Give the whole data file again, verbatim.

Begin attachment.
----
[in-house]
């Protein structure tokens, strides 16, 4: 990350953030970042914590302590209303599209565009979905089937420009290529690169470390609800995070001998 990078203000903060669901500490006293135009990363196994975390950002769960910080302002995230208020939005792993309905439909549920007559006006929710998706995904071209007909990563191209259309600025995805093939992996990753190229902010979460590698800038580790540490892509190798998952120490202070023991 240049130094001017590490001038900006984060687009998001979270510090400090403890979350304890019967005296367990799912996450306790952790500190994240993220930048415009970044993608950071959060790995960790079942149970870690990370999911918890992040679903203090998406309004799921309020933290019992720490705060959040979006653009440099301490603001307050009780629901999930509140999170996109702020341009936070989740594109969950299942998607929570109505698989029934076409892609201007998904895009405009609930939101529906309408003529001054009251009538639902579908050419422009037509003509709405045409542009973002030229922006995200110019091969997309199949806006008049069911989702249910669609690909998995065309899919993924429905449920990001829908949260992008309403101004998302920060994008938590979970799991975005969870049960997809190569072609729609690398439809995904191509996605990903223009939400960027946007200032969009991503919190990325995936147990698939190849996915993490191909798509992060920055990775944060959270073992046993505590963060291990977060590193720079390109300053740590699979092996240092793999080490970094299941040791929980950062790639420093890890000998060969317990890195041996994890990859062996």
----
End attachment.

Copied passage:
[in-house]
């Protein structure tokens, strides 16, 4: 990350953030970042914590302590209303599209565009979905089937420009290529690169470390609800995070001998 990078203000903060669901500490006293135009990363196994975390950002769960910080302002995230208020939005792993309905439909549920007559006006929710998706995904071209007909990563191209259309600025995805093939992996990753190229902010979460590698800038580790540490892509190798998952120490202070023991 240049130094001017590490001038900006984060687009998001979270510090400090403890979350304890019967005296367990799912996450306790952790500190994240993220930048415009970044993608950071959060790995960790079942149970870690990370999911918890992040679903203090998406309004799921309020933290019992720490705060959040979006653009440099301490603001307050009780629901999930509140999170996109702020341009936070989740594109969950299942998607929570109505698989029934076409892609201007998904895009405009609930939101529906309408003529001054009251009538639902579908050419422009037509003509709405045409542009973002030229922006995200110019091969997309199949806006008049069911989702249910669609690909998995065309899919993924429905449920990001829908949260992008309403101004998302920060994008938590979970799991975005969870049960997809190569072609729609690398439809995904191509996605990903223009939400960027946007200032969009991503919190990325995936147990698939190849996915993490191909798509992060920055990775944060959270073992046993505590963060291990977060590193720079390109300053740590699979092996240092793999080490970094299941040791929980950062790639420093890890000998060969317990890195041996994890990859062996």